What happened the morning of June 27th has left a woman blind in one eye, and 6 teenagers now behind bars, charged with attempted murder, robbery and shooting into an occupied vehicle.
One suspect, 16 year old Isaiah Kelly, has already been charged as an adult. He’s now at Metro Jail. But the 5 other suspects, including the teen accused of shooting the woman in the face is at the Strickland Youth Center. All them are 15 and younger.
On September 9th, the 5 face Judge Edmond Naman in court to hear if they’ll continue in Juvenile Court, or move on to Circuit Court.
Judge Naman will take into consideration their past history, and the safety of the public. Potentially not all may end up tried as adults.
“Each of them will be looked at individually We’ll look, first off all, is their probable cause to believe they committed the crime that they are charged with and then the second inquiry is whether they are amendable to treatment in the juvenile justice system,” said Judge Naman.
He says the goal of the juvenile court is to rehabilitate those that can be helped.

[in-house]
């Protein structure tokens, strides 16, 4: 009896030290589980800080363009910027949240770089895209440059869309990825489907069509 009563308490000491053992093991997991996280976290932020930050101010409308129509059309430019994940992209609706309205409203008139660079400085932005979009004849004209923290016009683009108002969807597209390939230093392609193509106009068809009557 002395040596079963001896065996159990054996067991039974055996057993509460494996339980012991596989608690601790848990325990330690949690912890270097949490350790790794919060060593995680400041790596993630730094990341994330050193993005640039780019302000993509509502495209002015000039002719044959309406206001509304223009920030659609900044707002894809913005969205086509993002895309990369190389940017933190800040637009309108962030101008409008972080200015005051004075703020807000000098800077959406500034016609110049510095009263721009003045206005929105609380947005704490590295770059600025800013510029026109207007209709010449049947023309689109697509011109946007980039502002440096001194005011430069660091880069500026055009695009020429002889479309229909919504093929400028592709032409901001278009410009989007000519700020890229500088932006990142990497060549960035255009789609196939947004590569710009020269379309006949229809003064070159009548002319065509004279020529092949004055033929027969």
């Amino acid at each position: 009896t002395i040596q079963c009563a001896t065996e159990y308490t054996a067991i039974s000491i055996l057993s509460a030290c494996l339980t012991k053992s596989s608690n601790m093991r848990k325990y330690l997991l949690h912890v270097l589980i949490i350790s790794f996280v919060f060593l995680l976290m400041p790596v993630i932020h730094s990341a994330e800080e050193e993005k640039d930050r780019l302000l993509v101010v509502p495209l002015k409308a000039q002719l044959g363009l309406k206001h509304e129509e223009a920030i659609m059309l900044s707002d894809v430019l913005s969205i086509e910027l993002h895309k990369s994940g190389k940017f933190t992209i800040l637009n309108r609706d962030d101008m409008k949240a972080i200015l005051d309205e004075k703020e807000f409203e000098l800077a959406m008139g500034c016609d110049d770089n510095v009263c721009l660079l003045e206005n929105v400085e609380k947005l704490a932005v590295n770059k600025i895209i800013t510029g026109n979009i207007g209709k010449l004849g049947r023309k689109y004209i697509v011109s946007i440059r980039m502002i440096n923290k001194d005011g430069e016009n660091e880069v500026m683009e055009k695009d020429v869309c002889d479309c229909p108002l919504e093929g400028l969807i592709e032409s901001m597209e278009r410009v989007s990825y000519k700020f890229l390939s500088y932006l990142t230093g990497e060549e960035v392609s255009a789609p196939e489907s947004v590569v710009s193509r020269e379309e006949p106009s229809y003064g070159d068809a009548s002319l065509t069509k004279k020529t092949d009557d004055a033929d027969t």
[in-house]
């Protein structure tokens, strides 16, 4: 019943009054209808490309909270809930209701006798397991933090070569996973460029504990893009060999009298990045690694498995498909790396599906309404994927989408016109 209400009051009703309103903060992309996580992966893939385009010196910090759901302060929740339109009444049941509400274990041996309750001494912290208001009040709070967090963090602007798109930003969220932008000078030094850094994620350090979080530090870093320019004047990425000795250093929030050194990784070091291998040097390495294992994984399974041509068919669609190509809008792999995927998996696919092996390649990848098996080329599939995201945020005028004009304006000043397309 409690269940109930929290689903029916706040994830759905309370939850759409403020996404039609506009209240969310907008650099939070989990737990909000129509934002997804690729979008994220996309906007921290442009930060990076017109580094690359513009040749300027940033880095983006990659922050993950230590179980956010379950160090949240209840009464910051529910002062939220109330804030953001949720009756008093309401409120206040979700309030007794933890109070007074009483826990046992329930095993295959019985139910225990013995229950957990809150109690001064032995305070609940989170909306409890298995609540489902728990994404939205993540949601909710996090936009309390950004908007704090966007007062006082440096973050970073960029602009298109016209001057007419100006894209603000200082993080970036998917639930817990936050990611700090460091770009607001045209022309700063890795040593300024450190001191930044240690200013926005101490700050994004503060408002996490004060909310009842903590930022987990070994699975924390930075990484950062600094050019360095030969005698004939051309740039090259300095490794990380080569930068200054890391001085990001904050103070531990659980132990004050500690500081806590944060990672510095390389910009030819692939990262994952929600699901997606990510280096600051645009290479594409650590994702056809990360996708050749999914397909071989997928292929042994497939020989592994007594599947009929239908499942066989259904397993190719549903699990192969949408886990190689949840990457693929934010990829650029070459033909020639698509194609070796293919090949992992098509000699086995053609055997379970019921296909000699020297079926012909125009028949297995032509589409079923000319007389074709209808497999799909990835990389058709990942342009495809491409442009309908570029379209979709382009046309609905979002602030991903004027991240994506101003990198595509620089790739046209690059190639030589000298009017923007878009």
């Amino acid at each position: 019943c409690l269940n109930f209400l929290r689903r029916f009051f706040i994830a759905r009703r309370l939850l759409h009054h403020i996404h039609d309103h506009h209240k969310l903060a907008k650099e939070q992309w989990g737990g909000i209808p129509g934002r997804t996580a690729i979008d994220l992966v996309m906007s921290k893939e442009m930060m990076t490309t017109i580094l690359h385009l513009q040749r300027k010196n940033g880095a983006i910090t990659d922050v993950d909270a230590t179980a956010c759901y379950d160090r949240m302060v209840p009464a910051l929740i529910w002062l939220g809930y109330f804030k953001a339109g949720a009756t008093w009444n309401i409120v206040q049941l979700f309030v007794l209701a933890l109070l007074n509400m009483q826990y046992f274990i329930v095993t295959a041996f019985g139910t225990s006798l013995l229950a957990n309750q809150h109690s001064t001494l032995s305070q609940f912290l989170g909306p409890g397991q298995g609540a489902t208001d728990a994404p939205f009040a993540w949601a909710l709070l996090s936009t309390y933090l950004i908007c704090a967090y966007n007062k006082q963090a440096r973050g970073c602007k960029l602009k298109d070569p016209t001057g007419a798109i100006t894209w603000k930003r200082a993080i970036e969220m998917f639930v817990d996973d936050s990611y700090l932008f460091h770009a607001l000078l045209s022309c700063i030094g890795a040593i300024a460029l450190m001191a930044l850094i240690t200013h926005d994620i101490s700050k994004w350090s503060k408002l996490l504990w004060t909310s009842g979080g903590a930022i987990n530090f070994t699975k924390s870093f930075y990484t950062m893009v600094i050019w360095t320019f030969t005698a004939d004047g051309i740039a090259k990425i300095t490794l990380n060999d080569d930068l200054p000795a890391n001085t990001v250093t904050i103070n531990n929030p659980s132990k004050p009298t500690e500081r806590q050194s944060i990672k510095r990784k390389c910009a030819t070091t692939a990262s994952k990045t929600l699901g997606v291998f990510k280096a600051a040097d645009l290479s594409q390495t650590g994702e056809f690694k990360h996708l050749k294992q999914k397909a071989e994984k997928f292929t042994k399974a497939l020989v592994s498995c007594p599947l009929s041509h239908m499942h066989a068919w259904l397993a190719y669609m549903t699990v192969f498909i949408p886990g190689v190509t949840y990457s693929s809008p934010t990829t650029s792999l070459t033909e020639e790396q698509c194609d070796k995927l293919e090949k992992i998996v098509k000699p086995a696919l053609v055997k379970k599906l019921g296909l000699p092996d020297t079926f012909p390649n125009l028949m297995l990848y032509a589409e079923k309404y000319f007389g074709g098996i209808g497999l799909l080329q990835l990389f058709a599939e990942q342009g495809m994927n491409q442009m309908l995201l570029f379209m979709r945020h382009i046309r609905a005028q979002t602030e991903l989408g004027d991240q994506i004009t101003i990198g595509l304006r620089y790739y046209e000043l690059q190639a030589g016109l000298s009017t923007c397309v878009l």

“They bring them in police hand them off to the intake personnel here at the Youth Center they’re stripped of their clothes they make sure they’re not carrying any weapons, no contraband whatsoever,” said Michael Dekle, Chief Probation Officer.
They then spend much of their time in a cell with exceptions made for classes and exercise.
“Definitely the initial environment they step into is going to make them feel that they’ve done something very bad, and that this is the shock they that might be in for if they continue down that road,” said Dekle.
Now if these teens get charged as adults they could face life in prison if convicted. As juveniles with the maximum sentence, they could get out after turning 21.
“They are alleged to do it, exactly what happened or who has done what and what role some of the others that are charged with we know that one person shot someone,” Judge Naman.
With so much attention on this case, Judge Naman points out — this incident is an aberration from the norm.
“All in all our juvenile crime rate is down specifically our violent crime rate is down, as much as 40 percent,” added Judge Naman.
He’s also quick to ensure that just because they’re young doesn’t mean they’ll get off easy.